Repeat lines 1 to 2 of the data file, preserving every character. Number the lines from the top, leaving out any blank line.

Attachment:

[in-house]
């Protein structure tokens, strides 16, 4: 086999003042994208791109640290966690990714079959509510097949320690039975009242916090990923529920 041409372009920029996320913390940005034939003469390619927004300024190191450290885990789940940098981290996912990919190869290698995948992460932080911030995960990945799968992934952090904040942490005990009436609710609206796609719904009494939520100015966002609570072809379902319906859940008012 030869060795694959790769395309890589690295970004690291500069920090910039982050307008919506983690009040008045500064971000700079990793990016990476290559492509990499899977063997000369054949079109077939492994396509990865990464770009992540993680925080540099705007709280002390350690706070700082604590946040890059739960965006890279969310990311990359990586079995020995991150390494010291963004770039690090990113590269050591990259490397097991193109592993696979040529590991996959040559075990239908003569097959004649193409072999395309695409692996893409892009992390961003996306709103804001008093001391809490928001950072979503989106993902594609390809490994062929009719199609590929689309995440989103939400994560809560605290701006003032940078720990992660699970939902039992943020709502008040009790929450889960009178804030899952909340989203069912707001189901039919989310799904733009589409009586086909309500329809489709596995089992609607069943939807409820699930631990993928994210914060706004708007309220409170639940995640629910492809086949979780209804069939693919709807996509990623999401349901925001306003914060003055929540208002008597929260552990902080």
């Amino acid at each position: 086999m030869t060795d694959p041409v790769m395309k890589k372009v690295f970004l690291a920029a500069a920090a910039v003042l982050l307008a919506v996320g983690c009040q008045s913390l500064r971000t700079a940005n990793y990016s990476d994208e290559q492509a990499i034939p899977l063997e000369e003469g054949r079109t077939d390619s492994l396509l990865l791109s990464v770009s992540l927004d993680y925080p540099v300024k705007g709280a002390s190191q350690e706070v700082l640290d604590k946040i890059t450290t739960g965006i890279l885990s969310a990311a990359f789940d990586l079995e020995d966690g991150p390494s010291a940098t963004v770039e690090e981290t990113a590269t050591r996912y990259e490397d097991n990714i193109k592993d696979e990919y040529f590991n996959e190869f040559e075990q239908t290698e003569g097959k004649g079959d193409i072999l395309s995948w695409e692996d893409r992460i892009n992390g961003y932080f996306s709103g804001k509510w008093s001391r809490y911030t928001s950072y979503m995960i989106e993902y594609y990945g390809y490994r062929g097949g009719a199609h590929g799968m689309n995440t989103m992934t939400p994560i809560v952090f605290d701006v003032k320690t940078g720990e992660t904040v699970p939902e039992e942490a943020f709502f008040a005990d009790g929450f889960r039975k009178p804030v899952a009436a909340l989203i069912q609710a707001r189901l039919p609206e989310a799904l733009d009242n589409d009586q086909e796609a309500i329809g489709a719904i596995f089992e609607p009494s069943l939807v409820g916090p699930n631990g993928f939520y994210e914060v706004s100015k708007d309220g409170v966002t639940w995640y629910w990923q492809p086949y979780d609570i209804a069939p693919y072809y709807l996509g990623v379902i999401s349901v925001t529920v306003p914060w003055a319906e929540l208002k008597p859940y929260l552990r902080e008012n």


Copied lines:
[in-house]
């Protein structure tokens, strides 16, 4: 086999003042994208791109640290966690990714079959509510097949320690039975009242916090990923529920 041409372009920029996320913390940005034939003469390619927004300024190191450290885990789940940098981290996912990919190869290698995948992460932080911030995960990945799968992934952090904040942490005990009436609710609206796609719904009494939520100015966002609570072809379902319906859940008012 030869060795694959790769395309890589690295970004690291500069920090910039982050307008919506983690009040008045500064971000700079990793990016990476290559492509990499899977063997000369054949079109077939492994396509990865990464770009992540993680925080540099705007709280002390350690706070700082604590946040890059739960965006890279969310990311990359990586079995020995991150390494010291963004770039690090990113590269050591990259490397097991193109592993696979040529590991996959040559075990239908003569097959004649193409072999395309695409692996893409892009992390961003996306709103804001008093001391809490928001950072979503989106993902594609390809490994062929009719199609590929689309995440989103939400994560809560605290701006003032940078720990992660699970939902039992943020709502008040009790929450889960009178804030899952909340989203069912707001189901039919989310799904733009589409009586086909309500329809489709596995089992609607069943939807409820699930631990993928994210914060706004708007309220409170639940995640629910492809086949979780209804069939693919709807996509990623999401349901925001306003914060003055929540208002008597929260552990902080």